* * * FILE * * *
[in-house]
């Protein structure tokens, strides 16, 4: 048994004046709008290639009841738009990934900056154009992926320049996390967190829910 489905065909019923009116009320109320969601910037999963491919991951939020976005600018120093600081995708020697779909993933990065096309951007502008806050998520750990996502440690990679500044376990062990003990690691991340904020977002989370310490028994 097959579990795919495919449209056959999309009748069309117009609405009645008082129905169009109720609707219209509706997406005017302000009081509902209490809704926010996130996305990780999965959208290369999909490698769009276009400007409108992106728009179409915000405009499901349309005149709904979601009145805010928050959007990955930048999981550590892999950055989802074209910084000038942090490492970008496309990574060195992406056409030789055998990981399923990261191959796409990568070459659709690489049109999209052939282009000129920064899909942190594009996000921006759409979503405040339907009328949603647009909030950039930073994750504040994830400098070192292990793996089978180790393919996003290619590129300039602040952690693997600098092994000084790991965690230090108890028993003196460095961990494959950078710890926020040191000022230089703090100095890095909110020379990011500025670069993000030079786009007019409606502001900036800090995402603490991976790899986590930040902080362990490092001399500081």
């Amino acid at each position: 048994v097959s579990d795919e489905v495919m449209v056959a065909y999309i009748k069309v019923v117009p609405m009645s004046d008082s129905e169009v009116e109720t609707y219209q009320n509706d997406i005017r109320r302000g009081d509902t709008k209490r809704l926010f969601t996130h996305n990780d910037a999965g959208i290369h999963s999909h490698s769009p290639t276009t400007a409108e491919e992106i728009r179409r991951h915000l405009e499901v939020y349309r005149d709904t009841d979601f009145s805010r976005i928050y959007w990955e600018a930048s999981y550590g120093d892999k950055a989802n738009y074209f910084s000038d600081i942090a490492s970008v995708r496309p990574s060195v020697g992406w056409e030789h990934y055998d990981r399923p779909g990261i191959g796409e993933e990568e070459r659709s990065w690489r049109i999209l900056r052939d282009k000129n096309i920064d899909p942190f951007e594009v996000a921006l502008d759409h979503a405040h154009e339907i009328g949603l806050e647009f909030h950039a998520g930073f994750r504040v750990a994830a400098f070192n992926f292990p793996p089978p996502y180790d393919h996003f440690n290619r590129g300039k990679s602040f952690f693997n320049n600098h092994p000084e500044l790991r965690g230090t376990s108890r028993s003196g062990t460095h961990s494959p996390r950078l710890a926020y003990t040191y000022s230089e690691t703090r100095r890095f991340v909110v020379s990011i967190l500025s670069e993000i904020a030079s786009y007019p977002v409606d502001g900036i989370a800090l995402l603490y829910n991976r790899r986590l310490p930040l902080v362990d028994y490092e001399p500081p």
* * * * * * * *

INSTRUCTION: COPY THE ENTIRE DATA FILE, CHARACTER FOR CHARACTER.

[in-house]
């Protein structure tokens, strides 16, 4: 048994004046709008290639009841738009990934900056154009992926320049996390967190829910 489905065909019923009116009320109320969601910037999963491919991951939020976005600018120093600081995708020697779909993933990065096309951007502008806050998520750990996502440690990679500044376990062990003990690691991340904020977002989370310490028994 097959579990795919495919449209056959999309009748069309117009609405009645008082129905169009109720609707219209509706997406005017302000009081509902209490809704926010996130996305990780999965959208290369999909490698769009276009400007409108992106728009179409915000405009499901349309005149709904979601009145805010928050959007990955930048999981550590892999950055989802074209910084000038942090490492970008496309990574060195992406056409030789055998990981399923990261191959796409990568070459659709690489049109999209052939282009000129920064899909942190594009996000921006759409979503405040339907009328949603647009909030950039930073994750504040994830400098070192292990793996089978180790393919996003290619590129300039602040952690693997600098092994000084790991965690230090108890028993003196460095961990494959950078710890926020040191000022230089703090100095890095909110020379990011500025670069993000030079786009007019409606502001900036800090995402603490991976790899986590930040902080362990490092001399500081």
């Amino acid at each position: 048994v097959s579990d795919e489905v495919m449209v056959a065909y999309i009748k069309v019923v117009p609405m009645s004046d008082s129905e169009v009116e109720t609707y219209q009320n509706d997406i005017r109320r302000g009081d509902t709008k209490r809704l926010f969601t996130h996305n990780d910037a999965g959208i290369h999963s999909h490698s769009p290639t276009t400007a409108e491919e992106i728009r179409r991951h915000l405009e499901v939020y349309r005149d709904t009841d979601f009145s805010r976005i928050y959007w990955e600018a930048s999981y550590g120093d892999k950055a989802n738009y074209f910084s000038d600081i942090a490492s970008v995708r496309p990574s060195v020697g992406w056409e030789h990934y055998d990981r399923p779909g990261i191959g796409e993933e990568e070459r659709s990065w690489r049109i999209l900056r052939d282009k000129n096309i920064d899909p942190f951007e594009v996000a921006l502008d759409h979503a405040h154009e339907i009328g949603l806050e647009f909030h950039a998520g930073f994750r504040v750990a994830a400098f070192n992926f292990p793996p089978p996502y180790d393919h996003f440690n290619r590129g300039k990679s602040f952690f693997n320049n600098h092994p000084e500044l790991r965690g230090t376990s108890r028993s003196g062990t460095h961990s494959p996390r950078l710890a926020y003990t040191y000022s230089e690691t703090r100095r890095f991340v909110v020379s990011i967190l500025s670069e993000i904020a030079s786009y007019p977002v409606d502001g900036i989370a800090l995402l603490y829910n991976r790899r986590l310490p930040l902080v362990d028994y490092e001399p500081p």